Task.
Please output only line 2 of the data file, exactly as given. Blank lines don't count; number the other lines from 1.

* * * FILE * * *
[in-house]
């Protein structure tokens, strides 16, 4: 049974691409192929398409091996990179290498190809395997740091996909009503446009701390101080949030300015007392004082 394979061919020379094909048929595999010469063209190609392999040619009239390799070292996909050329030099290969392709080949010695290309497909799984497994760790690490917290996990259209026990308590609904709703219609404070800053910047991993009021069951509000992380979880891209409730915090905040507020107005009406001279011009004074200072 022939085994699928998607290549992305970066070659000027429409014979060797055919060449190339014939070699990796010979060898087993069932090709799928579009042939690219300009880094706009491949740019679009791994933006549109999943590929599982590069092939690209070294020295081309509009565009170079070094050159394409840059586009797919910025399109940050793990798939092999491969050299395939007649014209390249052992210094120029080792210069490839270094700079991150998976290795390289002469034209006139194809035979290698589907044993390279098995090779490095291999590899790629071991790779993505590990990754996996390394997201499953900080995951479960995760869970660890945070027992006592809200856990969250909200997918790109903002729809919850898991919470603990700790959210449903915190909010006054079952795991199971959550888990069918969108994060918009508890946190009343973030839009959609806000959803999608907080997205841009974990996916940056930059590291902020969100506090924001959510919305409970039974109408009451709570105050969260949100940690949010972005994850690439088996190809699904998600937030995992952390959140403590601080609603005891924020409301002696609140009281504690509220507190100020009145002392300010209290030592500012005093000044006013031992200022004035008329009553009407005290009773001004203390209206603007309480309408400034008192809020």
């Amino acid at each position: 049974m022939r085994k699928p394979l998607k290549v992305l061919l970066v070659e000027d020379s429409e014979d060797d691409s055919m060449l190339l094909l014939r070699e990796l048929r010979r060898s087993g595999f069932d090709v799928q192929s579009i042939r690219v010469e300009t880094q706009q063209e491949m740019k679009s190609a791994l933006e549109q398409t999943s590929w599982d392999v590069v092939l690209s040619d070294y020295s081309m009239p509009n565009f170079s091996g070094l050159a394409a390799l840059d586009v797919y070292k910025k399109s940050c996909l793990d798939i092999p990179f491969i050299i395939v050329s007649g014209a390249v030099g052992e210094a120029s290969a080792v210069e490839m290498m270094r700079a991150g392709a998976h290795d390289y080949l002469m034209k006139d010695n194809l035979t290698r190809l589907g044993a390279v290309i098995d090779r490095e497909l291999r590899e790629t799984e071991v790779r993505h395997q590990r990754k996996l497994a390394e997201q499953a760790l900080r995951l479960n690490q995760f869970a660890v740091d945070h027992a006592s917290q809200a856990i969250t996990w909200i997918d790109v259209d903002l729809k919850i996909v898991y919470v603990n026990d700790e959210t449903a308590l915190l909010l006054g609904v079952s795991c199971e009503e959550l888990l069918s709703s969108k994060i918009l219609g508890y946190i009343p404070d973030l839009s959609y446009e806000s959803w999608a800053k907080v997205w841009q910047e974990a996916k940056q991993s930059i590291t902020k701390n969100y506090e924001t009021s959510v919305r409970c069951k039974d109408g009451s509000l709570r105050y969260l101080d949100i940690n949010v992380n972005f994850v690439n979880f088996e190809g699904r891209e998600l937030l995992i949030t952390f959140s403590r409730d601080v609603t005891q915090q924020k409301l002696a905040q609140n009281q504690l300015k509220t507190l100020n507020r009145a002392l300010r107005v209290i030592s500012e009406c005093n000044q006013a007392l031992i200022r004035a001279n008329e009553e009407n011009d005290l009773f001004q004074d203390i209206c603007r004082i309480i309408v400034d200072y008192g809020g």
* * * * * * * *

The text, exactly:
């Protein structure tokens, strides 16, 4: 049974691409192929398409091996990179290498190809395997740091996909009503446009701390101080949030300015007392004082 394979061919020379094909048929595999010469063209190609392999040619009239390799070292996909050329030099290969392709080949010695290309497909799984497994760790690490917290996990259209026990308590609904709703219609404070800053910047991993009021069951509000992380979880891209409730915090905040507020107005009406001279011009004074200072 022939085994699928998607290549992305970066070659000027429409014979060797055919060449190339014939070699990796010979060898087993069932090709799928579009042939690219300009880094706009491949740019679009791994933006549109999943590929599982590069092939690209070294020295081309509009565009170079070094050159394409840059586009797919910025399109940050793990798939092999491969050299395939007649014209390249052992210094120029080792210069490839270094700079991150998976290795390289002469034209006139194809035979290698589907044993390279098995090779490095291999590899790629071991790779993505590990990754996996390394997201499953900080995951479960995760869970660890945070027992006592809200856990969250909200997918790109903002729809919850898991919470603990700790959210449903915190909010006054079952795991199971959550888990069918969108994060918009508890946190009343973030839009959609806000959803999608907080997205841009974990996916940056930059590291902020969100506090924001959510919305409970039974109408009451709570105050969260949100940690949010972005994850690439088996190809699904998600937030995992952390959140403590601080609603005891924020409301002696609140009281504690509220507190100020009145002392300010209290030592500012005093000044006013031992200022004035008329009553009407005290009773001004203390209206603007309480309408400034008192809020």